Also, I couldn't see or hear any sign of migrants - no Sand Martins over the water, nor Chiffchaffs singing. Also the Barn Owl wasn't about at Shrike Meadow nor Pinkhill. 

By the way, does anyone know what those enormous new tall poles are for at the bank of Pinkhill - Ospreys?!


Wednesday, 22 February 2017

University Parks and Pit 60 - Sat 18th Feb

Apologies for the delayed posting on this one. I have only recently returned from a great trip to Texas, and have been busy wading through the pics I got there - more of which in a later posting!

Back in good old Oxon, on Saturday, the temperature was a tad down on the 30+C we had been enjoying for some of the time in Texas but I felt the need to get out. The University Parks had attracted my attention due to the great recently posted Goosander pics from there, so I tried it first thing.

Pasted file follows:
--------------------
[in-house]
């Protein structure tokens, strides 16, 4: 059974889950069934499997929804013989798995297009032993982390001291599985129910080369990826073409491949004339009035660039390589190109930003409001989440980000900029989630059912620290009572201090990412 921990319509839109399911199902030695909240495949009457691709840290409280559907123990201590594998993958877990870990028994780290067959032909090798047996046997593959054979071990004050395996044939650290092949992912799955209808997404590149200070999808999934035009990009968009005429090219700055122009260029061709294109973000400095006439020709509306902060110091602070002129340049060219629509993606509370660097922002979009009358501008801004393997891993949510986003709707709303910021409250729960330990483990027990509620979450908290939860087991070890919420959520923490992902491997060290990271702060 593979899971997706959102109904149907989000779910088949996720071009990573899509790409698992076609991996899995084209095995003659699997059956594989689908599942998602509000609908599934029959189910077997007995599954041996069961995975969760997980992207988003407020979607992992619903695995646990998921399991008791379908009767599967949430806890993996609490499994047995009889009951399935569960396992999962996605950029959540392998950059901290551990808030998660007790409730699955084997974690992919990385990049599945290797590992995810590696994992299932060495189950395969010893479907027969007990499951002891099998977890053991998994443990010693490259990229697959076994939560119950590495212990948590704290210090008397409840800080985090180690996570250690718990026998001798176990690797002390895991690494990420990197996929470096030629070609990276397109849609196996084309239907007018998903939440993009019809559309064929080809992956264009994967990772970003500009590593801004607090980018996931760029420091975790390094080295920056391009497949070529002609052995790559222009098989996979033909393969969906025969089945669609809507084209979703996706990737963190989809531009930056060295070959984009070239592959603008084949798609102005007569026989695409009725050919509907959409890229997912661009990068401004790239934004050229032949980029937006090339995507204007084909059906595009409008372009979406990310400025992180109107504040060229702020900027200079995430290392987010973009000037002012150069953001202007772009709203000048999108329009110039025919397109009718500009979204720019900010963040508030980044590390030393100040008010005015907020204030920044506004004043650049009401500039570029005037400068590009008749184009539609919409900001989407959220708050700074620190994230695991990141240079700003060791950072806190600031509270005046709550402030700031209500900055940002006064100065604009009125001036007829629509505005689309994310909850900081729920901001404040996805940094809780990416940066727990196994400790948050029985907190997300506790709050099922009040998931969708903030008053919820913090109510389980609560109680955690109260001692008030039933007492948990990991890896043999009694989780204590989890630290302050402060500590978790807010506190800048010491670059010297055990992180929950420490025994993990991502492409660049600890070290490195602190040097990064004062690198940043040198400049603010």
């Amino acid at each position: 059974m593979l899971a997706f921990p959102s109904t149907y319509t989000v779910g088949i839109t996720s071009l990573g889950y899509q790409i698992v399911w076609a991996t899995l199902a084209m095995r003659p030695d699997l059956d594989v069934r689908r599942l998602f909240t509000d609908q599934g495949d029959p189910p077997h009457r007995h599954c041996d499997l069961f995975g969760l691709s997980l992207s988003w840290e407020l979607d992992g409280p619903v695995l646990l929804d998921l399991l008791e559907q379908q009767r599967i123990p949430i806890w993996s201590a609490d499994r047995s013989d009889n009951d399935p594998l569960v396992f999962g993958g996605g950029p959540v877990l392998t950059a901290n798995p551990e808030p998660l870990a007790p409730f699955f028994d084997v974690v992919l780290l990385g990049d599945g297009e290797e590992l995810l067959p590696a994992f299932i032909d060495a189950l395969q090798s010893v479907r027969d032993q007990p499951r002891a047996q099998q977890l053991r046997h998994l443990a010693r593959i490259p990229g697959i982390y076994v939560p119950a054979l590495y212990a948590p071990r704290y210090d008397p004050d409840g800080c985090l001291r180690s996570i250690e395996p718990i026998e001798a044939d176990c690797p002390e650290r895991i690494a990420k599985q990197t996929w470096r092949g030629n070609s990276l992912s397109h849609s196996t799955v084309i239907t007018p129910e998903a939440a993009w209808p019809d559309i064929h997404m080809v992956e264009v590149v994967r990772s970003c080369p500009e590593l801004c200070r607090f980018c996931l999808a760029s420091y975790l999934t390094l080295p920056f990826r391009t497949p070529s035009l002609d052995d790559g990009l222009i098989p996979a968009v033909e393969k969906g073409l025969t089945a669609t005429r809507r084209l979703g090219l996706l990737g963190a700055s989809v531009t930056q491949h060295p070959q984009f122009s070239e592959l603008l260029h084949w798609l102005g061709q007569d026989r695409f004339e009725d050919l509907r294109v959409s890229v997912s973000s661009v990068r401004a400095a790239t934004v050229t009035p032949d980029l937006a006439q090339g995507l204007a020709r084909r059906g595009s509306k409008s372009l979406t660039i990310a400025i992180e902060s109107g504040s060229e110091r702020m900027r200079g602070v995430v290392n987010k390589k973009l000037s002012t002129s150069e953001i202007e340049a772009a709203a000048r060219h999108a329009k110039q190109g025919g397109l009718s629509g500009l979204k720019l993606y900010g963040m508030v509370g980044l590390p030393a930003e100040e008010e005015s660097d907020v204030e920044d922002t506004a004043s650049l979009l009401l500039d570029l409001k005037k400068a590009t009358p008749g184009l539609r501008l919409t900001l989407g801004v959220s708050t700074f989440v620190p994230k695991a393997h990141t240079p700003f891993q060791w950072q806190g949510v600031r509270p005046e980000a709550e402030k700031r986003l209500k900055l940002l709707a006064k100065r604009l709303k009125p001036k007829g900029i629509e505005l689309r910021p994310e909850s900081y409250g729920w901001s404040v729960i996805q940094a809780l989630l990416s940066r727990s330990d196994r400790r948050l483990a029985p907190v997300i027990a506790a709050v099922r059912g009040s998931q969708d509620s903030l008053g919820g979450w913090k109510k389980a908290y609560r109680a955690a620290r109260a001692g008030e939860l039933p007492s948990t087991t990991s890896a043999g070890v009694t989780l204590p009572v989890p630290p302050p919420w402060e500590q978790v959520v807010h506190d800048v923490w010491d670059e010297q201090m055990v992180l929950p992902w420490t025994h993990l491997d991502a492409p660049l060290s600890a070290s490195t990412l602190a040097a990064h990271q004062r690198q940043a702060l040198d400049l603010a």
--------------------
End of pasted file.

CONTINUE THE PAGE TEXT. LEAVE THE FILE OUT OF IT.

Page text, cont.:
It wasn't easy to find a way through the "works" by Lady Margaret Hall at the northern end of the Parks, but it does exist and allows the most convenient access from the nearby roads that have (expensive) metered parking. However unfortunately I walked the full length of the riverside path through the park, well beyond the weir and "rollers" and saw no sign of any Goosander nor much else besides - apart from some Wigeon on some floods on the other side of the river.

After this set-back I tried the more familiar Pit 60 Langley Lane Hide. The highlight here was the two Great White Egret already reported by Jim Hutchins. There wasn't much else of note around while I was there, apart from this Goldeneye that came reasonably close - perhaps due to the higher than normal water levels.

Goldeneye (c) Stephen Burch